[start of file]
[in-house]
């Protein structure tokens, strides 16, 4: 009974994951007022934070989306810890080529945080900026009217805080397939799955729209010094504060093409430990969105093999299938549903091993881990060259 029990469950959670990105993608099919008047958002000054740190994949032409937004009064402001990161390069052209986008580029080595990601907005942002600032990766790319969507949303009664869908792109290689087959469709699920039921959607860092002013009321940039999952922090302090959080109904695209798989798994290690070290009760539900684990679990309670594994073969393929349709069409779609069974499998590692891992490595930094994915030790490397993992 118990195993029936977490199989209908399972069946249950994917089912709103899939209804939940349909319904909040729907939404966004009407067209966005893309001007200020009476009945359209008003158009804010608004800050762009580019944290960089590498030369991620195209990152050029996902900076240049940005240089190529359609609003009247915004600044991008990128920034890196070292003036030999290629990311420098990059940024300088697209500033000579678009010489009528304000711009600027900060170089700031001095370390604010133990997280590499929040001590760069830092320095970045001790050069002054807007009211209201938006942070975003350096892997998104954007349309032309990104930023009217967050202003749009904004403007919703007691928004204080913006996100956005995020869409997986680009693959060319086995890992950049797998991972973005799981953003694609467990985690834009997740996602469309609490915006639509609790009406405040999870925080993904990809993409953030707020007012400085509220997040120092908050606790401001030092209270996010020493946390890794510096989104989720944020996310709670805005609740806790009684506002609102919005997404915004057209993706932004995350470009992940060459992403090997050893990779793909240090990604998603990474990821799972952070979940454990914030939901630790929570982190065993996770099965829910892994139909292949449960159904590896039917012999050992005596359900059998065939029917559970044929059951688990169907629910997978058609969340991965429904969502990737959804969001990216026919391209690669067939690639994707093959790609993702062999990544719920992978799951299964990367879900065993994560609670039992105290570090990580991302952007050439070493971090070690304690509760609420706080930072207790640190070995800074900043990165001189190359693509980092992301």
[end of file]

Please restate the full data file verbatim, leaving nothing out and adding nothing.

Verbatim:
[in-house]
């Protein structure tokens, strides 16, 4: 009974994951007022934070989306810890080529945080900026009217805080397939799955729209010094504060093409430990969105093999299938549903091993881990060259 029990469950959670990105993608099919008047958002000054740190994949032409937004009064402001990161390069052209986008580029080595990601907005942002600032990766790319969507949303009664869908792109290689087959469709699920039921959607860092002013009321940039999952922090302090959080109904695209798989798994290690070290009760539900684990679990309670594994073969393929349709069409779609069974499998590692891992490595930094994915030790490397993992 118990195993029936977490199989209908399972069946249950994917089912709103899939209804939940349909319904909040729907939404966004009407067209966005893309001007200020009476009945359209008003158009804010608004800050762009580019944290960089590498030369991620195209990152050029996902900076240049940005240089190529359609609003009247915004600044991008990128920034890196070292003036030999290629990311420098990059940024300088697209500033000579678009010489009528304000711009600027900060170089700031001095370390604010133990997280590499929040001590760069830092320095970045001790050069002054807007009211209201938006942070975003350096892997998104954007349309032309990104930023009217967050202003749009904004403007919703007691928004204080913006996100956005995020869409997986680009693959060319086995890992950049797998991972973005799981953003694609467990985690834009997740996602469309609490915006639509609790009406405040999870925080993904990809993409953030707020007012400085509220997040120092908050606790401001030092209270996010020493946390890794510096989104989720944020996310709670805005609740806790009684506002609102919005997404915004057209993706932004995350470009992940060459992403090997050893990779793909240090990604998603990474990821799972952070979940454990914030939901630790929570982190065993996770099965829910892994139909292949449960159904590896039917012999050992005596359900059998065939029917559970044929059951688990169907629910997978058609969340991965429904969502990737959804969001990216026919391209690669067939690639994707093959790609993702062999990544719920992978799951299964990367879900065993994560609670039992105290570090990580991302952007050439070493971090070690304690509760609420706080930072207790640190070995800074900043990165001189190359693509980092992301």